Browser Distribution?

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I'm guessing that somebody, somewhere has done a code-based survey and come up
with what percent of people are using this or that browser.   Anybody know where
to find something like that?

Re: Browser Distribution?

Quoted text here. Click to load it has/had global statistics for this sort of
stuff.  Of course, it's rather inaccurate as I'm sure you already know,
hence the information may be useless to you.


Hywel /

Re: Browser Distribution?

On Sat, 12 Nov 2005 15:15:15 -0000, Hywel Jenkins wrote:
Quoted text here. Click to load it

Hmm... 'Netscape 5.x - 11886'. It's hard to believe a browser that was only
released in very buggy source code form would have even that many hits with
any demographic.

Anyway, permit me to advertise my own highly skewed statistics:

They're probably totally unrepresentative of the global situation (not
least because over 10% of my visits seem to come from the UK), but at least
they make nice reading for Firefox users. Plus they inlcude some of the
more obscure browsers usually omitted from these surveys (IBrowse, AWeb,
Voyager, various mobile devices, and so on).

Safalra (Stephen Morley) /

Re: Browser Distribution?

(PeteCresswell) wrote:

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What with caches and faked user agent strings, you could only get a very bad
estimate of people who browse specific sites. has stats for the group "People who visit sites
written by people who care about stats but don't care enough to get half
decent hosting (i.e. access to server logs)".

David Dorward       < <
                     Home is where the ~/.bashrc is

Re: Browser Distribution?

(PeteCresswell) said:

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whatever survey you find remember to take into account:

a) the small sample size.
b) the type of sites the counter is used on.
c) the type of people who visit those sites.
d) how the "stats" are collected.
e) use of filtering software.
f) spoofing
g) section 4 of analog 6

l  i  t  t  l  e    v  o  i  c  e  s

Re: Browser Distribution?

(PeteCresswell) wrote:
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Look at . These
stats have been collected for several years from users of w3schools.
They likely are not typical of the average computer user, because most
users of the w3schools likely know more about computers than the
average casual user. This likely explains the very high showing for
Firefox compared with some other stats. The hits I get on my domain
have more IE6 users than do the statistics quoted by w3schools. Every
now and then I get a hit from a really old relic. Some users of the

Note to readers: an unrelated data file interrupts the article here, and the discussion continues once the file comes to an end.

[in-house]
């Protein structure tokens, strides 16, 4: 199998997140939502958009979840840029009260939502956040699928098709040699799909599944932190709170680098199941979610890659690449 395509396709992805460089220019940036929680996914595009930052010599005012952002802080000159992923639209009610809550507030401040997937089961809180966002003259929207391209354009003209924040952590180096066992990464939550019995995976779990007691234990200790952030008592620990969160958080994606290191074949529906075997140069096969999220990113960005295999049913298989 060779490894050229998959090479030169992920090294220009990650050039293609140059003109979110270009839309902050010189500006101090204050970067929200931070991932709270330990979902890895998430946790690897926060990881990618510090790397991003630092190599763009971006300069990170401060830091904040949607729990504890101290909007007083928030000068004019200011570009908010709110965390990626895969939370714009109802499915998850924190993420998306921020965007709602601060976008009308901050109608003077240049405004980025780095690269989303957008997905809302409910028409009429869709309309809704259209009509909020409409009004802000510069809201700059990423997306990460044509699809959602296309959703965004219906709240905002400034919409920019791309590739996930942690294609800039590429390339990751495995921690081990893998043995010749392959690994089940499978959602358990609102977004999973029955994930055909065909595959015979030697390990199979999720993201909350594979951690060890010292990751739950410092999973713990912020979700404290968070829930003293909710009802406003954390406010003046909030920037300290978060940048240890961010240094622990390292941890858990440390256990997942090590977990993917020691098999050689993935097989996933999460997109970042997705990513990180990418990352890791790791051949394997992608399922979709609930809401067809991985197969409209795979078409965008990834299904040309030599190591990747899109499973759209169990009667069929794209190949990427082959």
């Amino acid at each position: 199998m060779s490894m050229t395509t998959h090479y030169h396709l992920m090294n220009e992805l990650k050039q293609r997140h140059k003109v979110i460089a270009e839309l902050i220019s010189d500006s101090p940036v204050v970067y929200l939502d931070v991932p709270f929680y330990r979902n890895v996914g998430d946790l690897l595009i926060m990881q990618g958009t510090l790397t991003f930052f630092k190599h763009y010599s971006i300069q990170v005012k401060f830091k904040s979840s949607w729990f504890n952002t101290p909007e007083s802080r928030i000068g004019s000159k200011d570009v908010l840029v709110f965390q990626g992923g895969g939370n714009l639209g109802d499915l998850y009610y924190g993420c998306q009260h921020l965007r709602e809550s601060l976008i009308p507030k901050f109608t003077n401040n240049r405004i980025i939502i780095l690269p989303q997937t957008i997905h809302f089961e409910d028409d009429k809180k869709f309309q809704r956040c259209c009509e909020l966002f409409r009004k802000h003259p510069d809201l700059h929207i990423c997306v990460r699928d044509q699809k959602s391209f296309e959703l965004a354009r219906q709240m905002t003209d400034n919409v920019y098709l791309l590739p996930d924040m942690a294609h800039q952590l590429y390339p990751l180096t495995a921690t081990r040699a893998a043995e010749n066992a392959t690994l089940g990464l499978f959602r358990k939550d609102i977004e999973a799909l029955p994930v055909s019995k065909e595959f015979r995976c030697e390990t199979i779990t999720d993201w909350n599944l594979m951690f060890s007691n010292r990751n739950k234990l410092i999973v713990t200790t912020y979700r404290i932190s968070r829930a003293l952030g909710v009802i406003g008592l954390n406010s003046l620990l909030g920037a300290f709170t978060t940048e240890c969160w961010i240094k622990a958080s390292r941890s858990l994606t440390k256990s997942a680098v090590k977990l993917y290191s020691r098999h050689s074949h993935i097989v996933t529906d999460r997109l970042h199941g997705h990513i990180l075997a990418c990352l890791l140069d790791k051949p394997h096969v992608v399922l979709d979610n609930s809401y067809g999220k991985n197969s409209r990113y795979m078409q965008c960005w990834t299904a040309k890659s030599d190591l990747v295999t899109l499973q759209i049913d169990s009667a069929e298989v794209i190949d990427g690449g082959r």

original WebTV(classic) box are still around, and that box is not even
up to html 4.01 standards and has long been replaced by updated boxes.

Re: Browser Distribution?

Quoted text here. Click to load it

I think that's a central point.   TB meaningful for most uses, I'd think the
stats would need to come from someplace like Google - that is hit by all sorts
of people.

Re: Browser Distribution?

On Sun, 13 Nov 2005, (PeteCresswell) wrote:

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But someone designing a specific web site doesn't need to know the
population of browsers averaged over all kinds of user and over the
whole world.

*If* that information was of use to them, it would need to be for the
kind of users who need the content that they're offering.

But looking at the statistics of their own site doesn't help, either.
Suppose their site just happens to be hostile to browser B without
them realising it.  Then they'll be under-estimating the number of
visitors who use browser B, and they'd be liable to make their site
even more hostile to browser B - supposing it to be of little
importance to their users - when they really ought to be making their
site more welcoming to it.

Quoted text here. Click to load it

Even *they* can't overcome the fundamental limitations of the

While I wouldn't suggest ignoring the numbers entirely, I *would*
counsel designing for browser-independence, so that the detailed
figures (which in any case are going to be hopelessly inaccurate, for
all the reasons that are usually discussed) are of little importance.

And don't forget that the actual browsing situation isn't just a
browser version.  What *appears* to be MSIE could just as well be IBM
Home Page Reader; or it could be some other minority browser
pretending to be MSIE to avoid being locked-out by certain idiot site
designers.  Even some indexing robots fake themselves as an MSIE

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